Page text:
Contrary to expectations both markets opened the week on a negative note primarily in response to a strengthening US dollar. However, by midweek reports of irregular weather patterns in Eastern Brazil and increasing long bouts of dry weather were a cause for concern and reversed the outlook pushing prices on both markets higher. Arabica coffee prices finished the week 4.50 cents/lb higher (almost identical what they lost the week before), while robusta coffee prices gained $35/ton (1.5 cents/lb). In the absence of local market distortions, roadside parchment coffee prices in Papua New Guinea over the week to come will probably be between 30 and 35 toea/kg higher than what they were last week.
It had been anticipated that Brazil’s IBGE would release its first forecast of the 2021/22 crop this week but instead it published its final estimate of the 2020/21 crop putting it at 61.27 million bags up 2.7% from their previous estimate. Brazilian exporter Grup Montesanto Tavares however has forecast Brazil’s upcoming 2021/22 harvest at 52.9 million bags, down 23% from the 68.21 million bags they estimated was produced in 2020/21. The arabica crop is put at 31.23 million bags, down 37% year on year and the robusta crop 17% higher at 21.67 million bags. The hurricane and torrential rain that hit the coffee crop in Honduras late last year appears to be takings its toll on output with exports in the first quarter of the coffee year down by 44% to 478,8000 bags (down from 858,000 bags last year). There has also be a large increase in the incidence of coffee leaf rust in many areas of the country. In a report published this week Allegra Strategies has estimated that the branded coffee shop segment in the US has lost almost of a third of its turnover, falling from just over $36 billion in 2019 to around $24.5 billion in 2020. The number of branded coffee shops is estimated to have fallen by 0.6% to 37,189 outlets. They suggest however that the decline has not been uniform with outlets in major cities suffering more than those in the suburbs as those working from home have switched their custom to more local stores, albeit via drive-throughs and take-away’s.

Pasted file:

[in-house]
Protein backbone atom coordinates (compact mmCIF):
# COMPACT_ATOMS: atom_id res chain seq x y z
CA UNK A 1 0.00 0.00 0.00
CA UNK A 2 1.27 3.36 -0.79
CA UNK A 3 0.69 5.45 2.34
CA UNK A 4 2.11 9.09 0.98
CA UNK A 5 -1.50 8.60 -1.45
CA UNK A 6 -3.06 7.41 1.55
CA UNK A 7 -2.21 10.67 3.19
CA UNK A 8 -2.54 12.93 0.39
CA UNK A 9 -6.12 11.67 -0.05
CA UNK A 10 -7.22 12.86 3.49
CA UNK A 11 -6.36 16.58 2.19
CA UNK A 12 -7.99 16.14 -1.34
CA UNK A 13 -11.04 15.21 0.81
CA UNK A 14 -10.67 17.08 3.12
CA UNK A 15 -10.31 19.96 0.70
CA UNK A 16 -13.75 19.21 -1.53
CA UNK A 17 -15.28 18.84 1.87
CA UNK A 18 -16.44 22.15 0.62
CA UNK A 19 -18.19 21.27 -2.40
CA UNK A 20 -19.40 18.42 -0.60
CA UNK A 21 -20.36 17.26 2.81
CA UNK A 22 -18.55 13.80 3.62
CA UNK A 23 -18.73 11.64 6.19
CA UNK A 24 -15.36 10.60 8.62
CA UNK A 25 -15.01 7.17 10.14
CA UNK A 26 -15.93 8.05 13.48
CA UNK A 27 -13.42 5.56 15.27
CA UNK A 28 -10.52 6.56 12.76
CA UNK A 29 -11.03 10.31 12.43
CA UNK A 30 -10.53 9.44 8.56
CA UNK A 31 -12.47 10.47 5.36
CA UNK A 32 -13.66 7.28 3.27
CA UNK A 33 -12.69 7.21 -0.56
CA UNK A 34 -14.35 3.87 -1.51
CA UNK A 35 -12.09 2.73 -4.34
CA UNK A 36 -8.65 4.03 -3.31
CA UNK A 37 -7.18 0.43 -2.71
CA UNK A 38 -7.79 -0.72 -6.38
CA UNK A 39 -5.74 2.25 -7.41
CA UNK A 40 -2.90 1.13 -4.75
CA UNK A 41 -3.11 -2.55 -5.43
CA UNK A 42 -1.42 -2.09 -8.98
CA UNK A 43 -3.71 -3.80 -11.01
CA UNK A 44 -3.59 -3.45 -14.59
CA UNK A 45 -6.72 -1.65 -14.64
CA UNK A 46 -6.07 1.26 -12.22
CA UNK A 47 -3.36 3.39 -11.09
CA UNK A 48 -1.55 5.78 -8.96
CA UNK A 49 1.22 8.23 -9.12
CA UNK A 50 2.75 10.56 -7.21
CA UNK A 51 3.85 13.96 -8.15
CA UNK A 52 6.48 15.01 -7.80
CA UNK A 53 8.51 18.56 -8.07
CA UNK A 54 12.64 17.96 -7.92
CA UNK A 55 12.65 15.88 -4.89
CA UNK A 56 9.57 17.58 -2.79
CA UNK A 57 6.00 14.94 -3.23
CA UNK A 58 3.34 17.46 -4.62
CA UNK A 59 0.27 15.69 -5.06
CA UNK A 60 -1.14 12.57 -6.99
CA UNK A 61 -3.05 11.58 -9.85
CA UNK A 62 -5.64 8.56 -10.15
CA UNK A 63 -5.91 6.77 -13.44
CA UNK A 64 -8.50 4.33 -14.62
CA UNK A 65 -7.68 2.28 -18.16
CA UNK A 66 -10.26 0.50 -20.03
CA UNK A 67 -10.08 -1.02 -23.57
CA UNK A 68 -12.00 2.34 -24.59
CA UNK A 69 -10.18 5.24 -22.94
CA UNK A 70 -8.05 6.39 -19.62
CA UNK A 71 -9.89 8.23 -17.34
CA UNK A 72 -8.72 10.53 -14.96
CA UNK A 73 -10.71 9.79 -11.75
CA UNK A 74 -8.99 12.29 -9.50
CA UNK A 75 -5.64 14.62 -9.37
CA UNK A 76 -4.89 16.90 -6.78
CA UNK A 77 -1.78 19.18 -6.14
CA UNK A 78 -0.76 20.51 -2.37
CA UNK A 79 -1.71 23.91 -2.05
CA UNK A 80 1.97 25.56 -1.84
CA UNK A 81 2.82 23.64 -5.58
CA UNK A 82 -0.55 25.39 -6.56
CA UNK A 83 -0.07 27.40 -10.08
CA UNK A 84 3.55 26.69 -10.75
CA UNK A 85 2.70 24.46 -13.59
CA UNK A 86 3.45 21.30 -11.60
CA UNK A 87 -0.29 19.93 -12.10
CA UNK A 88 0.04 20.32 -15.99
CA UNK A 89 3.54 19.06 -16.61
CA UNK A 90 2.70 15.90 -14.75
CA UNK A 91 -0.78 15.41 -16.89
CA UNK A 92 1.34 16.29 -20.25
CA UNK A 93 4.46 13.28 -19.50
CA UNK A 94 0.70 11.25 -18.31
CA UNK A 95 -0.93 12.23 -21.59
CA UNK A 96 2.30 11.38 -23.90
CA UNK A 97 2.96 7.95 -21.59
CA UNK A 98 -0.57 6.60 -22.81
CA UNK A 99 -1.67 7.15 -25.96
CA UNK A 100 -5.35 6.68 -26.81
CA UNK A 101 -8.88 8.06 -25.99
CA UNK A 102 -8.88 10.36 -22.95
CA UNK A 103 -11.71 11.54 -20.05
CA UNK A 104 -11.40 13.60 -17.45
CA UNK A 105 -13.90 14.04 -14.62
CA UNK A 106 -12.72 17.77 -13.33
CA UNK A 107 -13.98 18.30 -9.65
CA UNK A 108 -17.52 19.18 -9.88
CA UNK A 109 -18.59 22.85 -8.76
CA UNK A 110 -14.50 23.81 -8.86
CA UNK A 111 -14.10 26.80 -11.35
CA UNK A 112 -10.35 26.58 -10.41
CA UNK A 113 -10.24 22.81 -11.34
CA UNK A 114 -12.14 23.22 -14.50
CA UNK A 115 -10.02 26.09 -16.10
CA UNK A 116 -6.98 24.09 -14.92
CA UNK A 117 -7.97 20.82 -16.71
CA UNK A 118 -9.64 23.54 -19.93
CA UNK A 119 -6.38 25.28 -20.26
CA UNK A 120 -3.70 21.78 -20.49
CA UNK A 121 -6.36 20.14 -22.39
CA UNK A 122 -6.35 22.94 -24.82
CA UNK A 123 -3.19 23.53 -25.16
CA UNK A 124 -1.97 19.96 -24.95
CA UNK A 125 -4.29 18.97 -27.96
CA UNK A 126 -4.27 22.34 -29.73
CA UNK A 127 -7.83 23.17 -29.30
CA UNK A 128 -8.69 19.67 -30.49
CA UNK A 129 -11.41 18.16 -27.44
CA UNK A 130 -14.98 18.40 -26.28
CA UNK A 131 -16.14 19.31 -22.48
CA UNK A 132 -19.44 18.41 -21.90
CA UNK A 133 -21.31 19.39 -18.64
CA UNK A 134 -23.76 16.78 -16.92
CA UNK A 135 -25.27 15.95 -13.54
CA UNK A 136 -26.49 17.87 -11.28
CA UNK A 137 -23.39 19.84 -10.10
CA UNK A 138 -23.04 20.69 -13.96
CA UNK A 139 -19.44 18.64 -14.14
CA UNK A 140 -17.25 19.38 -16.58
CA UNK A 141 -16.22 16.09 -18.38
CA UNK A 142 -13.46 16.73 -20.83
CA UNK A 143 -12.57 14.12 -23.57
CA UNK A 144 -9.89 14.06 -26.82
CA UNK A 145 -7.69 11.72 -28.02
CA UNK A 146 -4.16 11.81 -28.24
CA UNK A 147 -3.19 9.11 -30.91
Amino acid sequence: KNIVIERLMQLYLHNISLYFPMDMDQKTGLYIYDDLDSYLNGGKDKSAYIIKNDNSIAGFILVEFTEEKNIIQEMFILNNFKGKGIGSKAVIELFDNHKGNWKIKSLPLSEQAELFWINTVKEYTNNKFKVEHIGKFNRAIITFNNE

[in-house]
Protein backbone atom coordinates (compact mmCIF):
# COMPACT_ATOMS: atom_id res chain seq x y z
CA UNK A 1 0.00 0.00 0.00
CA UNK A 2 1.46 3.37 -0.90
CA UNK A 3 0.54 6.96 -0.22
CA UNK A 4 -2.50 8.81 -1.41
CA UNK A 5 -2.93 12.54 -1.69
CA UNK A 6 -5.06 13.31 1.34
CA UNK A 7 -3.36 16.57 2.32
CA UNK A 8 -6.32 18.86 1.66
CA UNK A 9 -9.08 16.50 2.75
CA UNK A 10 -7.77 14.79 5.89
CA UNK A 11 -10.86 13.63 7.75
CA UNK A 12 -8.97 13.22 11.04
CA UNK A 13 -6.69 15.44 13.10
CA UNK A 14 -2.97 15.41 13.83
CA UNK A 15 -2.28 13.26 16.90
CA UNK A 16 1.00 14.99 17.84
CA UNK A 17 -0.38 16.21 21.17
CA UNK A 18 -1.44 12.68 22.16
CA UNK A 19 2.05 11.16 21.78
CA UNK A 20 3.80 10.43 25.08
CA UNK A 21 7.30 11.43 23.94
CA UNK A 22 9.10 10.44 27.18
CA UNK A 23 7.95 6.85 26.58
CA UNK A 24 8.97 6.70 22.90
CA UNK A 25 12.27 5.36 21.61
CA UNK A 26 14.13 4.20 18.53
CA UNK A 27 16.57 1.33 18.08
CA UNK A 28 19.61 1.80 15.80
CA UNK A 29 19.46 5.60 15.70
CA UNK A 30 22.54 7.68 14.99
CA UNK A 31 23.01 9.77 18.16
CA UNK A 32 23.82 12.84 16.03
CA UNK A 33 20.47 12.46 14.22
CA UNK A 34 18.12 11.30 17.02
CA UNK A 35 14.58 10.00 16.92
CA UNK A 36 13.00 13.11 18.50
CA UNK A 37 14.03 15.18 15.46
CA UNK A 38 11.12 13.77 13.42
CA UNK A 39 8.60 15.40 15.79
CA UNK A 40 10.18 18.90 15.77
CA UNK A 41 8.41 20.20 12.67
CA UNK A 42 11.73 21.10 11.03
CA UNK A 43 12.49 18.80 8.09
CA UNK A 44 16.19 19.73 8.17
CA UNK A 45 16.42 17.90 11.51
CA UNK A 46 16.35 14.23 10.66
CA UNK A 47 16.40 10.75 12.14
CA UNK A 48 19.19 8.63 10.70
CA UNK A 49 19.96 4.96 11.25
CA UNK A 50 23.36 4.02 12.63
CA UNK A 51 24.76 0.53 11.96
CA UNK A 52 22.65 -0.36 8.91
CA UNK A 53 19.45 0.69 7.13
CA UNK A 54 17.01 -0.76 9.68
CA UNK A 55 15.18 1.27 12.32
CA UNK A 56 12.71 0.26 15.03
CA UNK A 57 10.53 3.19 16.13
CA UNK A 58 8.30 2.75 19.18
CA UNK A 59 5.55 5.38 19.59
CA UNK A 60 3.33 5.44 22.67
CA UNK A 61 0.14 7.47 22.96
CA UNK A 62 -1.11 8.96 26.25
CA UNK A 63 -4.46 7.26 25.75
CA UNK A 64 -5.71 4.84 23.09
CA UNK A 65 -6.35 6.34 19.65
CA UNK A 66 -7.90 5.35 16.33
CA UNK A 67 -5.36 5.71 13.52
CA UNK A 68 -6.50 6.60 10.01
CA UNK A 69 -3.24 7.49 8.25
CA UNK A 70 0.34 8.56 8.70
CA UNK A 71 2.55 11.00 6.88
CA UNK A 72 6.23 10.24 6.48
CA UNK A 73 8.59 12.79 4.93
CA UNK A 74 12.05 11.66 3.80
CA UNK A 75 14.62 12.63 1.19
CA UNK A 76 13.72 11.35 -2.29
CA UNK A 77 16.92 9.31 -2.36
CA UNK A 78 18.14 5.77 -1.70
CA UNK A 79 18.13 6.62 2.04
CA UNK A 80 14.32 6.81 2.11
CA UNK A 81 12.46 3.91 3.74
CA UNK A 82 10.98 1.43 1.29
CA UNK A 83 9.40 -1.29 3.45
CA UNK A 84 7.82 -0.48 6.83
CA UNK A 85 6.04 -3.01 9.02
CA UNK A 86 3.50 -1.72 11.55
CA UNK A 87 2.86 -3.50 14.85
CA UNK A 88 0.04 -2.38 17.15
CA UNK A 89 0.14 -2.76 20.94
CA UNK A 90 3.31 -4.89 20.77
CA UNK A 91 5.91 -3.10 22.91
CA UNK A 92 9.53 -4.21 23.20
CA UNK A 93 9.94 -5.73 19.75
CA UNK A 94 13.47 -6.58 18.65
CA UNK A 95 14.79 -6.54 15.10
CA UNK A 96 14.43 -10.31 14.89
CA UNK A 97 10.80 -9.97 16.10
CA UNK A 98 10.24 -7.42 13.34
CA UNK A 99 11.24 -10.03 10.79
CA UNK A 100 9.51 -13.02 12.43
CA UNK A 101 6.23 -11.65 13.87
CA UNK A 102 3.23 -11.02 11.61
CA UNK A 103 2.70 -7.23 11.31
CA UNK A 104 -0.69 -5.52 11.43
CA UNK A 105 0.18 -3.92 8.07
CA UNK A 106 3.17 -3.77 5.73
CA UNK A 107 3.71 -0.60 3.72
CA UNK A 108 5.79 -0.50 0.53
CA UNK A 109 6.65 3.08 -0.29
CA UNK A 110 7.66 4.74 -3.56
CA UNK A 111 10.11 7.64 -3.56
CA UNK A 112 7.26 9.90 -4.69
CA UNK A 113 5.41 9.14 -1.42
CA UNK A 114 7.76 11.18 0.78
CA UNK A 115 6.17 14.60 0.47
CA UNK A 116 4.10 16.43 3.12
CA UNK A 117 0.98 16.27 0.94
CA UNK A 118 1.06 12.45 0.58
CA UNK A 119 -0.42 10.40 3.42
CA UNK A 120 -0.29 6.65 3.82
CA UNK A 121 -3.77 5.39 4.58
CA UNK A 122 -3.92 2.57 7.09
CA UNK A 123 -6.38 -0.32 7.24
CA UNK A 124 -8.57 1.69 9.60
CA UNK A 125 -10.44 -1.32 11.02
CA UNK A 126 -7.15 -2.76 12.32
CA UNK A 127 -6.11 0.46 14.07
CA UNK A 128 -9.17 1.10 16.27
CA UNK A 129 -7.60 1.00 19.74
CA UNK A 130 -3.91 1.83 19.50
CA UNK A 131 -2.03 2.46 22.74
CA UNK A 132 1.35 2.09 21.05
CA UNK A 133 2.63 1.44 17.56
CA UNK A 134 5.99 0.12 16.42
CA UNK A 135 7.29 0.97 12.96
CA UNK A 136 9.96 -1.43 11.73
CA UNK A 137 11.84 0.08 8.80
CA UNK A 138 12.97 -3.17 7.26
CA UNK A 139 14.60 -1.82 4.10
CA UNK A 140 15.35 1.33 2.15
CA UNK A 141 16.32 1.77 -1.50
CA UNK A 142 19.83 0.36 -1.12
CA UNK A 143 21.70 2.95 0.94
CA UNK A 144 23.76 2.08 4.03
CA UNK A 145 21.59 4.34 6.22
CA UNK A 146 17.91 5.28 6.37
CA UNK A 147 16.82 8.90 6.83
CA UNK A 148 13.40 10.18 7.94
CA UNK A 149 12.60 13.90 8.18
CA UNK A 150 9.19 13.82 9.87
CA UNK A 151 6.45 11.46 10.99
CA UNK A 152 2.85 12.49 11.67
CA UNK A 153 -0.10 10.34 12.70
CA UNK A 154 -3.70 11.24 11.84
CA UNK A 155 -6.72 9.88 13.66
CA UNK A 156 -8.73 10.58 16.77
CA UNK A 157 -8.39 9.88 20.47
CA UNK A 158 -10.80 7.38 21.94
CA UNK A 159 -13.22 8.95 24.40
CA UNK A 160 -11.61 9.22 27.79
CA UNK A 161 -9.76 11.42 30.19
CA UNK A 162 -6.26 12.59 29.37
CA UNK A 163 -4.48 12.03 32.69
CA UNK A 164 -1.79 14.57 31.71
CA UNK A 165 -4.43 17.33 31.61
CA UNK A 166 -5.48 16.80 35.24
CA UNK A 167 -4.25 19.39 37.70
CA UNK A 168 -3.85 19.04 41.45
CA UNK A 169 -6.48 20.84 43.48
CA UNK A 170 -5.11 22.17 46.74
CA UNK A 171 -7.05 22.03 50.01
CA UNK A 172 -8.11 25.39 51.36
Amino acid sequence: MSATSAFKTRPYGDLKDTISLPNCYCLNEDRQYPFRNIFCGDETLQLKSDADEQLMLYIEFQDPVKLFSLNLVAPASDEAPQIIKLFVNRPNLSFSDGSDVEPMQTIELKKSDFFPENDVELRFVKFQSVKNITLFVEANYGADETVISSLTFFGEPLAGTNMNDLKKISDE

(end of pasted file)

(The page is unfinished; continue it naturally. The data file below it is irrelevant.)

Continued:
Once again, I have not been able to access any formal reports from Traders this week, but other sources of data (which I cannot stress enough are not as reliable) suggest that there may have been some mixed movement in physical price differentials this week. Brazilian 3 /4’s, are apparently lower at around minus 23; but Honduras HG’s, maybe reflecting the slowdown in exports, are higher at plus 25; Kenya AB FAQ’s, appear to be steady at plus 75/90; as do Colombian UGQ’s at plus 49; PNG Y1’s also appear unmoved at plus 7. If an exporter had fixed a price on Friday for May/June delivery, he should have secured a price somewhere between 135.90 and 140.75 cents/lb.
The US GCA stock figures were published on Friday after the markets had closed and showed an increase of 169,195 bags. This is higher than in previous years and may be seen as further evidence of a decline in demand as a result of the pandemic. However, whether this will be enough to reverse the bullish tone caused by Brazilian weather concerns is difficult to assess although it may well slow things down. On the other hand, US Port Stocks statistics appear to show that the total is in decline, so the picture is not that clear. Furthermore, the markets will be closed on Monday for Martin Luther day. The outlook therefore looks rather uncertain but the bullish tone in the second half of last week suggests that with luck prices might continue to remain firm or even close slightly higher next week.